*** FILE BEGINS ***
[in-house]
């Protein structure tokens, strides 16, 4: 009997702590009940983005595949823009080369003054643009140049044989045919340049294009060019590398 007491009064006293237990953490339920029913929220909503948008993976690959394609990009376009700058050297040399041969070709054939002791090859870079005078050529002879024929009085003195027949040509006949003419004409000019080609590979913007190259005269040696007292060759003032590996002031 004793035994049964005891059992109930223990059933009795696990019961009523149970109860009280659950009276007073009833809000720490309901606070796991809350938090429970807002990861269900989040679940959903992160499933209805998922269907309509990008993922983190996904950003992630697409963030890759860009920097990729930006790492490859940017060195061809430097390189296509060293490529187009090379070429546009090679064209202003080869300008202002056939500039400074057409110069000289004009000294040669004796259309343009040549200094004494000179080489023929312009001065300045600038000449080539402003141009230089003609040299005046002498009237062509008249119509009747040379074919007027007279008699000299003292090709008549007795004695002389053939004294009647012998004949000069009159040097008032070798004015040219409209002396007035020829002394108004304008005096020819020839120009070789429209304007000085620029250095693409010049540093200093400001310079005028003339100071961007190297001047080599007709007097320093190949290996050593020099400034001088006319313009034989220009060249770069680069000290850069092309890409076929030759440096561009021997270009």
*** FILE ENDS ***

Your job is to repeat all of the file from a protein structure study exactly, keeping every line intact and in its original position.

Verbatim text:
[in-house]
């Protein structure tokens, strides 16, 4: 009997702590009940983005595949823009080369003054643009140049044989045919340049294009060019590398 007491009064006293237990953490339920029913929220909503948008993976690959394609990009376009700058050297040399041969070709054939002791090859870079005078050529002879024929009085003195027949040509006949003419004409000019080609590979913007190259005269040696007292060759003032590996002031 004793035994049964005891059992109930223990059933009795696990019961009523149970109860009280659950009276007073009833809000720490309901606070796991809350938090429970807002990861269900989040679940959903992160499933209805998922269907309509990008993922983190996904950003992630697409963030890759860009920097990729930006790492490859940017060195061809430097390189296509060293490529187009090379070429546009090679064209202003080869300008202002056939500039400074057409110069000289004009000294040669004796259309343009040549200094004494000179080489023929312009001065300045600038000449080539402003141009230089003609040299005046002498009237062509008249119509009747040379074919007027007279008699000299003292090709008549007795004695002389053939004294009647012998004949000069009159040097008032070798004015040219409209002396007035020829002394108004304008005096020819020839120009070789429209304007000085620029250095693409010049540093200093400001310079005028003339100071961007190297001047080599007709007097320093190949290996050593020099400034001088006319313009034989220009060249770069680069000290850069092309890409076929030759440096561009021997270009």